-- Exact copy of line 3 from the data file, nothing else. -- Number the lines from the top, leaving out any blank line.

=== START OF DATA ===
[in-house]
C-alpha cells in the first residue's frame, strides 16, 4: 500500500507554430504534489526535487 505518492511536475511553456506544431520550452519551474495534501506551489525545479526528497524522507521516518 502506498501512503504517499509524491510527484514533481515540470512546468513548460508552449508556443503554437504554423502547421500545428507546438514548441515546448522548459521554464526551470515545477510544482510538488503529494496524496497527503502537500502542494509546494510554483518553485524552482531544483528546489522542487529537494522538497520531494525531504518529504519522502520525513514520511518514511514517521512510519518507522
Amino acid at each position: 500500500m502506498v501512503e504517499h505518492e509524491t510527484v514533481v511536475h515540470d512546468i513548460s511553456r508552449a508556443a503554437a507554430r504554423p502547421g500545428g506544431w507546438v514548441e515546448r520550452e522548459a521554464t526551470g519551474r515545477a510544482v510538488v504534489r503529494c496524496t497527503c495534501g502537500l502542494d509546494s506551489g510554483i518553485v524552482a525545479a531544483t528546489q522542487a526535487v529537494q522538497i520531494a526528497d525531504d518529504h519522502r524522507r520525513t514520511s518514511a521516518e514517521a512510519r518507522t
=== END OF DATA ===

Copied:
Amino acid at each position: 500500500m502506498v501512503e504517499h505518492e509524491t510527484v514533481v511536475h515540470d512546468i513548460s511553456r508552449a508556443a503554437a507554430r504554423p502547421g500545428g506544431w507546438v514548441e515546448r520550452e522548459a521554464t526551470g519551474r515545477a510544482v510538488v504534489r503529494c496524496t497527503c495534501g502537500l502542494d509546494s506551489g510554483i518553485v524552482a525545479a531544483t528546489q522542487a526535487v529537494q522538497i520531494a526528497d525531504d518529504h519522502r524522507r520525513t514520511s518514511a521516518e514517521a512510519r518507522t